The fragment, the space “between”, a continuous search of a conclusion, awaiting an identity. These ideas are involved in the project as in a game of lying positions that, according to the general principle that governs spatial relationships, they determine a heterogeneous, but formally finished, overall system.
The compositive principle foresee to use an architectural linguistic database, not just in its first elements but also in the figures and in the most complex groupings.
Such approach contemplates a dual dimension that highlight a relationship between the plan and the project, in which elements are in tension through a position relationship and this aspect becomes the main part of the “poliselian architectures”.
The architectural composition turns into a logical moment, recovering the original meaning of “composition” as a combination of elements in a structured ensemble.
In several cases studied, it is evident the presence of geometric shapes, clearly visible, according to their simplicity, regularity and reiteration.
These simple figures are repeated, they connect the fragments in a system of rules and structuring relationships, that determine the final shape.
Construction and relationship, are categories in which the architectural void arise through ways and rules, according with the organized space is charged with a specific meaning, with the arrangement of certain elements within it and the relationships that they establish from a distance. References from a distance that bring the space back to a global unity: the poliselian Venice. These references are modulated and ordered by the project through the use of axes as ideal vectors along which the elements are organized.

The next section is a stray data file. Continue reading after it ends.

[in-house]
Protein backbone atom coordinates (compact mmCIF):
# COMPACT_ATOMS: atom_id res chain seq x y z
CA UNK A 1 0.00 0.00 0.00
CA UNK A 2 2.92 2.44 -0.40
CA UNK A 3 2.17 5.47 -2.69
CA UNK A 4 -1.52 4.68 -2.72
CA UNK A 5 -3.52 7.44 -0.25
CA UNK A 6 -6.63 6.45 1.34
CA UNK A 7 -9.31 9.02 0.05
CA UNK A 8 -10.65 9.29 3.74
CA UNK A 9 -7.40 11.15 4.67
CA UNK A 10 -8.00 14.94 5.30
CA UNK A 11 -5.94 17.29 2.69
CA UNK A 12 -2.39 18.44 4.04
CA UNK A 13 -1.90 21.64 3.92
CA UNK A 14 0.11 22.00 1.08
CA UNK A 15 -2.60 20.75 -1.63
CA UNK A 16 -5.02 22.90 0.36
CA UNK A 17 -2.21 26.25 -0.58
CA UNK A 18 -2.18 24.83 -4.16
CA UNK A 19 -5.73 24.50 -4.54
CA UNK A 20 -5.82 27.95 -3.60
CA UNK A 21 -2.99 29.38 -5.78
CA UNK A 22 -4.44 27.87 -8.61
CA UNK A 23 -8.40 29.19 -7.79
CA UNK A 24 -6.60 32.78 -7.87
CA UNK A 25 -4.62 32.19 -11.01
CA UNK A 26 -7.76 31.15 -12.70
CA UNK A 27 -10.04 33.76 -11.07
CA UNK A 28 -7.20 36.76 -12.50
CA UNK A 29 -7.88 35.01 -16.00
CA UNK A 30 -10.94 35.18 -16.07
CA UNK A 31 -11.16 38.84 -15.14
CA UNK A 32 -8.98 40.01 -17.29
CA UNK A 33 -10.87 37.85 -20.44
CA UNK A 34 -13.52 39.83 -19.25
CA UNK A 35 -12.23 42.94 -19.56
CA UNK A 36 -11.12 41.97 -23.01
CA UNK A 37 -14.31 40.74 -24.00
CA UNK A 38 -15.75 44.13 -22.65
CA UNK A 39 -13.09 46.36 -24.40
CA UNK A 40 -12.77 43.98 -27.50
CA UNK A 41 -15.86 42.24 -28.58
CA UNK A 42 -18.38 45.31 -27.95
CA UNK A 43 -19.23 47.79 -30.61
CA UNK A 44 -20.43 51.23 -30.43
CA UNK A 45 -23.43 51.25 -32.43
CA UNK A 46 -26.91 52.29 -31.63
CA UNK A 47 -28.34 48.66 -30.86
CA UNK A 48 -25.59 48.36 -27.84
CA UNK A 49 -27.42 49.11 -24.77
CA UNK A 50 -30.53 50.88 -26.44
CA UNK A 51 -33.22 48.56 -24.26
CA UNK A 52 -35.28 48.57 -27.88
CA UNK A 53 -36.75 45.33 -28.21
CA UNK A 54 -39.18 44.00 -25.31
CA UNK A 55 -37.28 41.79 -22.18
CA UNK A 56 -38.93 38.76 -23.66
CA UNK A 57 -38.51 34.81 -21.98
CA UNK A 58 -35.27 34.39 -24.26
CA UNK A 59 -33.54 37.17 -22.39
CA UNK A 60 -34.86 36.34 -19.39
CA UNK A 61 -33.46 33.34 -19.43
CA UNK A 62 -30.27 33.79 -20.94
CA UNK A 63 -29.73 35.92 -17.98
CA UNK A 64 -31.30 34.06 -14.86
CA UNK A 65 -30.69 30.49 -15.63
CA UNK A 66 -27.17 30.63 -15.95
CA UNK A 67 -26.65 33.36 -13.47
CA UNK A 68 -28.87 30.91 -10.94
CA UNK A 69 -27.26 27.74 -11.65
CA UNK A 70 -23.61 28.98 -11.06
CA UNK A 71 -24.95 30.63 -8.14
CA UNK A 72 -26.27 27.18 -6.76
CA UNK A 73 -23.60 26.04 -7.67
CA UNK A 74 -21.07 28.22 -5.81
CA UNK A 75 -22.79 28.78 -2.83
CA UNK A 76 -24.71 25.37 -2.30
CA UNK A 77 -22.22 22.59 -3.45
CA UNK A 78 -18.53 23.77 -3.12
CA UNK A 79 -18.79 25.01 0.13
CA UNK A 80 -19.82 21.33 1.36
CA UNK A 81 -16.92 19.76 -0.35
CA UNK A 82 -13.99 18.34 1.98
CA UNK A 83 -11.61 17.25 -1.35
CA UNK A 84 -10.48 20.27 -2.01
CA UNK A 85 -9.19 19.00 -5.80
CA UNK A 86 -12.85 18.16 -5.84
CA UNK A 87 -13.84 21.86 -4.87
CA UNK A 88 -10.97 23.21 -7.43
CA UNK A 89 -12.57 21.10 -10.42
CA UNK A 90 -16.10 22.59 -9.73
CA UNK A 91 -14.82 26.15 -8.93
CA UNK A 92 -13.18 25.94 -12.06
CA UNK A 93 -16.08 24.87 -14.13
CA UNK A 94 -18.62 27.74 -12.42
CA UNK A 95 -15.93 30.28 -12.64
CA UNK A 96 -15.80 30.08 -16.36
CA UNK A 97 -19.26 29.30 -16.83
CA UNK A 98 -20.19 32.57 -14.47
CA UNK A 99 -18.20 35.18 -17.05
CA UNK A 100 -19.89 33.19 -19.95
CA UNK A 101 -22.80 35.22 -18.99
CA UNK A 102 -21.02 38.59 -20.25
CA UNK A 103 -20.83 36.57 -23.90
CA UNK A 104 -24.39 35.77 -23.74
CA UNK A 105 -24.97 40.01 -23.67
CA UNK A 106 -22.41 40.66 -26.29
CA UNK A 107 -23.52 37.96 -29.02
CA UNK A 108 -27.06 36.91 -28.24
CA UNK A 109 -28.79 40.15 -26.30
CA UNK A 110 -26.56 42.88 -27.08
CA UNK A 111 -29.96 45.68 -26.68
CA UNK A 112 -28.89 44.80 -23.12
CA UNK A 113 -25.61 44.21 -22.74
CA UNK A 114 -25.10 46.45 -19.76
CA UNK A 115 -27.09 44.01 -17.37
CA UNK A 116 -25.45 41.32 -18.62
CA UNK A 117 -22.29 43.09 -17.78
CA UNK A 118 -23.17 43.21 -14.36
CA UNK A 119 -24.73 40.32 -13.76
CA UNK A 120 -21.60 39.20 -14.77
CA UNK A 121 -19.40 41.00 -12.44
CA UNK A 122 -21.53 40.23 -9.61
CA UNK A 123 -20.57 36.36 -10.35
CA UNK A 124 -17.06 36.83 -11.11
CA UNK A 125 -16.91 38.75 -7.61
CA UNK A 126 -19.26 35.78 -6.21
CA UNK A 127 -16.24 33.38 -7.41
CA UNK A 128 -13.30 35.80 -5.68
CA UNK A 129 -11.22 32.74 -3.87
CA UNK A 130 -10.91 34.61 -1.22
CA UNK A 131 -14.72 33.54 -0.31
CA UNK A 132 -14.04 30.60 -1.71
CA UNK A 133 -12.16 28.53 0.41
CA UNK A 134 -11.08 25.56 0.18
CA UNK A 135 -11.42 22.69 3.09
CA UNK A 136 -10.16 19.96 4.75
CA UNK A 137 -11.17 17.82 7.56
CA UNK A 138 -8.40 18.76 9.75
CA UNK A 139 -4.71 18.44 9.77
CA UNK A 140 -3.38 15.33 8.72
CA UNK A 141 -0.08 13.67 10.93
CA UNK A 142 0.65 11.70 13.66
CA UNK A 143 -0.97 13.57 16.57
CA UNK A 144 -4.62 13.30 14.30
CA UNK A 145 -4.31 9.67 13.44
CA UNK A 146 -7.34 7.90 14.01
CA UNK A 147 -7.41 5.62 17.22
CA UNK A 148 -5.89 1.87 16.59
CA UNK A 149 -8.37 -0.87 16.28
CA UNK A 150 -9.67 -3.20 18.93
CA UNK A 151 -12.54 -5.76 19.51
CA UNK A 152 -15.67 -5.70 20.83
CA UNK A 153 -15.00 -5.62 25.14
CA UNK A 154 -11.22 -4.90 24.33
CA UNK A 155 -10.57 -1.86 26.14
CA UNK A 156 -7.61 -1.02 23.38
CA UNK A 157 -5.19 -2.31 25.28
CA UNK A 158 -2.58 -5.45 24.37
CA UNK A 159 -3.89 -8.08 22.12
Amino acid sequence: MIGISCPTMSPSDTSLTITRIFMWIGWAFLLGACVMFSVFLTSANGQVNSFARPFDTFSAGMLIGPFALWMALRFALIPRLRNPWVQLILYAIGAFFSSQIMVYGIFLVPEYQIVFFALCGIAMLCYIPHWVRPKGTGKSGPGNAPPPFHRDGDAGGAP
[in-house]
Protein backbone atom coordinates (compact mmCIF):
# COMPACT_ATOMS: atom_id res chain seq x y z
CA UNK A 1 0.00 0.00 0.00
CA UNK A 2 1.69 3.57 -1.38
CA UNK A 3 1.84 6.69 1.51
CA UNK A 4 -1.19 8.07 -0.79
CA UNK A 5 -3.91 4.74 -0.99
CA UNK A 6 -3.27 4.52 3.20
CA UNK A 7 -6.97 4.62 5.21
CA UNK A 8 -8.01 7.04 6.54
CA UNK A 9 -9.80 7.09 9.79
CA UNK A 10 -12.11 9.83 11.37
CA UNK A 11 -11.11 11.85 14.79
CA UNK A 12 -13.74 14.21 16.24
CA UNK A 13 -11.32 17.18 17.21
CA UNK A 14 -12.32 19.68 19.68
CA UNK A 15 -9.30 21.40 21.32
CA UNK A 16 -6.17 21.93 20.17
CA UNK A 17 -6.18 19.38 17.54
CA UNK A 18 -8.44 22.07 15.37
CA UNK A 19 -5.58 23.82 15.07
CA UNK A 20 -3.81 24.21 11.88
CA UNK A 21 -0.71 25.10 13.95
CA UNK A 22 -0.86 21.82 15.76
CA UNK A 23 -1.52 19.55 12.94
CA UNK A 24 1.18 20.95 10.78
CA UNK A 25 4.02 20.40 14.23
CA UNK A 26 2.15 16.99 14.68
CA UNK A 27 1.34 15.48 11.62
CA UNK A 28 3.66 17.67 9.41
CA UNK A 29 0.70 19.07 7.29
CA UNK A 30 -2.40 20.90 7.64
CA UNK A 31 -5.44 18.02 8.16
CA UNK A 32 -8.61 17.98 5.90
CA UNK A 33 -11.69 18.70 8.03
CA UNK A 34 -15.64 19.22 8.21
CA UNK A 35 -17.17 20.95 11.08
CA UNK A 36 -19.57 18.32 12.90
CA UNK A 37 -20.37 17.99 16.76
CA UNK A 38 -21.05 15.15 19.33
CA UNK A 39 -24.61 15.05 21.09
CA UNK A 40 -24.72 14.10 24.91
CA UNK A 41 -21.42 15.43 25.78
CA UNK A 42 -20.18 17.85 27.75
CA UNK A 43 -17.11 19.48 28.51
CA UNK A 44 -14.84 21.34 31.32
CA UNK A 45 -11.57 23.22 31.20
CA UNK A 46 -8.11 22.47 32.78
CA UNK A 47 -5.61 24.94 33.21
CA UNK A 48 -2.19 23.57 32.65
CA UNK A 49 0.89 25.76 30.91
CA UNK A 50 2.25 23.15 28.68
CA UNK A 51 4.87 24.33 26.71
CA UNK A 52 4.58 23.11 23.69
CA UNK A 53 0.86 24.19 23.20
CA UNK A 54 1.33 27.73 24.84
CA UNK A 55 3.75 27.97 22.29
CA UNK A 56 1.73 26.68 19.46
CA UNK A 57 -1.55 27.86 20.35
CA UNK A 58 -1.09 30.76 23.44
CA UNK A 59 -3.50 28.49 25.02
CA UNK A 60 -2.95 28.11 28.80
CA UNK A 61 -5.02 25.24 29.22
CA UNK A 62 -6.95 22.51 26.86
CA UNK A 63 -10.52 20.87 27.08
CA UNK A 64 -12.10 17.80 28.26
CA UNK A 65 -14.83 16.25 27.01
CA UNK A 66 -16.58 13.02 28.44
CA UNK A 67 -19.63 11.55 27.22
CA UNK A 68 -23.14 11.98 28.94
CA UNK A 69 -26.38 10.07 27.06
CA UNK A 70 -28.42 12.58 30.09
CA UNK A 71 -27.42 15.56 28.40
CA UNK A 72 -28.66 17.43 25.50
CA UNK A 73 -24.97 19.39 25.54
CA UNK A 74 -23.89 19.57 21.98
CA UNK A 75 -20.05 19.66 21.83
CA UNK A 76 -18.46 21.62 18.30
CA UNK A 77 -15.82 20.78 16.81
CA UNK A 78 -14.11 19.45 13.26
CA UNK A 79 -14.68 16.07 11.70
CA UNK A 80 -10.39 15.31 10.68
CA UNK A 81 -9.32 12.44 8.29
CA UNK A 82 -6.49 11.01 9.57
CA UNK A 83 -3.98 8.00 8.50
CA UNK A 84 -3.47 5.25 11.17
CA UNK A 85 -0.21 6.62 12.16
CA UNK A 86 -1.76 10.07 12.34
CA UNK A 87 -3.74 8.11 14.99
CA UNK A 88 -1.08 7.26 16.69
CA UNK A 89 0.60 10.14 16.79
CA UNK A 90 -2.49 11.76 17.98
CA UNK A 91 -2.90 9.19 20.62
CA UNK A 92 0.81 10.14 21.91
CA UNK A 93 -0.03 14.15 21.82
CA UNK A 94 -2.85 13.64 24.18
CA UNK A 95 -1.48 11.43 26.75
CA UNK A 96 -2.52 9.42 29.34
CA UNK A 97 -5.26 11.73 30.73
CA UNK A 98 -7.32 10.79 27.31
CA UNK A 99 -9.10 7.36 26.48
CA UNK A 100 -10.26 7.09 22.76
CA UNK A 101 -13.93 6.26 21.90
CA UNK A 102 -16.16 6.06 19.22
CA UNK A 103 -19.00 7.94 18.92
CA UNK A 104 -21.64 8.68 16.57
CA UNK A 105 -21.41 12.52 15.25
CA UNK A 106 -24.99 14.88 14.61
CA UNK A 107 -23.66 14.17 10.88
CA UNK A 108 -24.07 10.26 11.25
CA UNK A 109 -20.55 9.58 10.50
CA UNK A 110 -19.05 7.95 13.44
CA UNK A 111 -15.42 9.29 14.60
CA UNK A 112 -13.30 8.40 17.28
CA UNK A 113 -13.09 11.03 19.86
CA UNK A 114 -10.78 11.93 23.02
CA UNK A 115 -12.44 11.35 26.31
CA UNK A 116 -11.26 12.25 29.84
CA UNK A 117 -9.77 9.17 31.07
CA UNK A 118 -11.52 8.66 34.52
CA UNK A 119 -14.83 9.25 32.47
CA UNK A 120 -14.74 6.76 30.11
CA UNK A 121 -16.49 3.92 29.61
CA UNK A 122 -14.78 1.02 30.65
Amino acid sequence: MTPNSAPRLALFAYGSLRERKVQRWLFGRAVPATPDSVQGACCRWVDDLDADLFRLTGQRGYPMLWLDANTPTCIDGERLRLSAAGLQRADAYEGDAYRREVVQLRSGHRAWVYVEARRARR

In fact, the dispositio as a compositional practice, enhances the importance of the tension between the elements according to a defined project design, that configures a space not limited by elements themself.
In the urban design, the architectural void represents an organising element, an instrument of measurement and dynamic balance. It is the space between the buildings, a place for the relationship between different parts. The void obtains a central role so strong, to leave the singularities of the architectural objects themselves in background, in favor of a unitary system that combine it with the full.
A space intended as a populated “place” with a significant value of forms and catalyst of the main urban identities.